REDUCING PUMPING POWER COSTS BY VARIABLE SPEED PUMPING
The missing link between the system curve and variable speed pump curve reveals the benefits, and potential pitfalls, of variable speed drives
Publication Date (Web): 11 January 2017
Power consumption is an expense that often drives capital expenditure decisions and maintenance schedules to ensure it is minimised. By thorough understanding of the relationship between the system and the pump performance there is often the opportunity reduce the energy consumed to pump a given volume by modifying the time taken to pump it.
A synergy of equations has been utilised to produce a term that quantifies the Energy density (ED) of any given system flow rate using any given pump; and has been presented in a format intended to have the most relevance, that is, Kilowatt Hours per Mega Litre (kWh/ML).
It can be shown that when a pumping system has been chosen based on peak demand periods that include seasonal demand and firefighting capacity, pumping at a flow rate slower than the design duty often delivers significant energy savings.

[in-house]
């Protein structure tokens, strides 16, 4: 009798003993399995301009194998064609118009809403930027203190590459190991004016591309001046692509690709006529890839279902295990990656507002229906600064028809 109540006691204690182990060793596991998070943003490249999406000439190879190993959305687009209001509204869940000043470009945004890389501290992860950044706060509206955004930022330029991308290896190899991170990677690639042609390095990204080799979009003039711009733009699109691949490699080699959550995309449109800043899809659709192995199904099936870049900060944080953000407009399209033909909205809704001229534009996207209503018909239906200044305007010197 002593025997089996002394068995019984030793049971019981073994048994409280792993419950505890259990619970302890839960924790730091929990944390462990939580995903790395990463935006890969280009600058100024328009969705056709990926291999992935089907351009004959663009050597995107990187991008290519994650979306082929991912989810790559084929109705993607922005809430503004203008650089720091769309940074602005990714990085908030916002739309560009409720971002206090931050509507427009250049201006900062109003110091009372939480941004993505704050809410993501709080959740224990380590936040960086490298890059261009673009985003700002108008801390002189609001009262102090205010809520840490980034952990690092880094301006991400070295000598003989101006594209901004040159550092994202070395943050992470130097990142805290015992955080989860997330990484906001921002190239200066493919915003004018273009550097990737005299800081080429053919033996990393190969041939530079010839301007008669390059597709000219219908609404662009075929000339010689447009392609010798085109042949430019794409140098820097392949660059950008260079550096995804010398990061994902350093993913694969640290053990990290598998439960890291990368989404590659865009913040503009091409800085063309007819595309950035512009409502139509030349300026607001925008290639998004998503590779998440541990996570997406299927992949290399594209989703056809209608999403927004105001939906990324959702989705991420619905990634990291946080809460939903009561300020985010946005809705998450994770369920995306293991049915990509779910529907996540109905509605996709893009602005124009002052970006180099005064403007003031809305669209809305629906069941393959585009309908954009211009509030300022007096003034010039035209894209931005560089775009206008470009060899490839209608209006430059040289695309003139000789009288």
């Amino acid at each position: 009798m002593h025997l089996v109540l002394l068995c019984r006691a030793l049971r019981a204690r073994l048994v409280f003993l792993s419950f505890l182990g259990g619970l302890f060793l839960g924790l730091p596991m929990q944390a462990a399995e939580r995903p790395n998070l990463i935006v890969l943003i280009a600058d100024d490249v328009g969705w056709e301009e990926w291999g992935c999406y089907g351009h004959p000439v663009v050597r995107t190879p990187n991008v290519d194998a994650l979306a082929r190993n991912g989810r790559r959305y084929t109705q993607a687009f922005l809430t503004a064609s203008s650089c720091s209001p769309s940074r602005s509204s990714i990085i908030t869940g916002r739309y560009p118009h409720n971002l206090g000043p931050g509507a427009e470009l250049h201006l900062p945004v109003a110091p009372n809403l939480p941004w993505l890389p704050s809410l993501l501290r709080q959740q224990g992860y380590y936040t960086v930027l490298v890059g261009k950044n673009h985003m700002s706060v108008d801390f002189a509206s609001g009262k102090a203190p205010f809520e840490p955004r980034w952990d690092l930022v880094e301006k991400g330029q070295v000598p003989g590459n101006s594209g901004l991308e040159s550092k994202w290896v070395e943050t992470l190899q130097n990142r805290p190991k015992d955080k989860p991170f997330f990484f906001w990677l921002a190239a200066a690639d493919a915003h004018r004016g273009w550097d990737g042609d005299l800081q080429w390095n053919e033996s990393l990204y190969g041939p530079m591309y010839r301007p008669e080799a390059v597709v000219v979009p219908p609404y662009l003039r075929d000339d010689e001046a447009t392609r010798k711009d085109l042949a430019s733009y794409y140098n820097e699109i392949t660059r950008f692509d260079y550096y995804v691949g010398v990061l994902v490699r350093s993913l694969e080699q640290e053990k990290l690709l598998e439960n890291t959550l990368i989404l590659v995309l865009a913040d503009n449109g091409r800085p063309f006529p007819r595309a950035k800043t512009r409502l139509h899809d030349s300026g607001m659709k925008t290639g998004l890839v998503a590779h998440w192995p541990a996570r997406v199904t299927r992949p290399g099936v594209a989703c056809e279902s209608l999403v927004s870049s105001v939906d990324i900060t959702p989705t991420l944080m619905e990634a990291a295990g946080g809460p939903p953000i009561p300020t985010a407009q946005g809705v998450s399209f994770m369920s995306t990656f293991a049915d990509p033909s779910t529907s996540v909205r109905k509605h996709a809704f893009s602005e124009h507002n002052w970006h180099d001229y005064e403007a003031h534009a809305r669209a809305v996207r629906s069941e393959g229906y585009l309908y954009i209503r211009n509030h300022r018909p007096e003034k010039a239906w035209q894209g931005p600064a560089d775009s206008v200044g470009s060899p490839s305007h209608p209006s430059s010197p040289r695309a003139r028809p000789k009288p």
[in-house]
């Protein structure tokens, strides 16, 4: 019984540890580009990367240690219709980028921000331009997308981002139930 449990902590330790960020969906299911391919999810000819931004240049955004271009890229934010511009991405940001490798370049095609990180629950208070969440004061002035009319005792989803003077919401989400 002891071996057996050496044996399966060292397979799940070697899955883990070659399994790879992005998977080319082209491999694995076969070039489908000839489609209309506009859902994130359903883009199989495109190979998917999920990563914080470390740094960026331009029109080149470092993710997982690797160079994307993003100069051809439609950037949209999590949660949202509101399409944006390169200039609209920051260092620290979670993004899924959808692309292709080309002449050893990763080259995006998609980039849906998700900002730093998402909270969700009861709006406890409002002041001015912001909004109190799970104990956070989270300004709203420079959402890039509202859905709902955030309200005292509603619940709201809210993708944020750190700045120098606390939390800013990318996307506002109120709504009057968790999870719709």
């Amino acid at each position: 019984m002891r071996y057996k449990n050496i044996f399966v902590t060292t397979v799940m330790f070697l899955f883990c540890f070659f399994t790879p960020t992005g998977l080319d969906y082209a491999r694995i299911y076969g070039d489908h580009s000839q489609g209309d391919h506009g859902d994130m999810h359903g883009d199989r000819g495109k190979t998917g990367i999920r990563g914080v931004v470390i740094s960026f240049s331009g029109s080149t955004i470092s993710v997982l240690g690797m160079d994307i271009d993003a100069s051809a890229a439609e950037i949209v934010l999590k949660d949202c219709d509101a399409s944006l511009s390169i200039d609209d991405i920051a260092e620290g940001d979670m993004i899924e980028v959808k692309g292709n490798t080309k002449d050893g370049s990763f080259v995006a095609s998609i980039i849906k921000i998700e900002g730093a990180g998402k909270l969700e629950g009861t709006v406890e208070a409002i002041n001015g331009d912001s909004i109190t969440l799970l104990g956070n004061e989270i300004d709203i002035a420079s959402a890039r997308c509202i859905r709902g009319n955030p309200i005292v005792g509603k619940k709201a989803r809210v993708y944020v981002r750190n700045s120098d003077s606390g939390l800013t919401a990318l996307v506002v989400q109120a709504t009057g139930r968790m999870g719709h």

The ability to realise these benefits depends on the ability of the pump to operate effectively at the duty identified in the analysis. However, with the increased acceptance of systems that allows pumps to readily be run to 50% of the nominated pump curve speed, often there is only an operational adjustment required to realise these benefits.
Through analysis it can also be determined the flow rate at which the benefit is maximised, and therefore the limit for how slow the pumps should typically be run. There is the potential that some systems are being run too slow on the assumption that as less power is being used instantaneously that it is reducing energy consumption.
There is also the risk that pumps are being inadvertently operated outside their range of application. The equations developed that allow for the ED to be determined also allow for the pump efficiency across a range of flows to be analysed. This can aid in determining the pumping flow rate that coincides with the minimum flow rate of the pump to be identified.
Thus, the analysis available from the utilisation of the equations presented can potentially assist to optimise pump systems, both by reducing the energy to pump a given volume, and also by minimising maintenance tasks that could have arisen from pumping outside the range of application.
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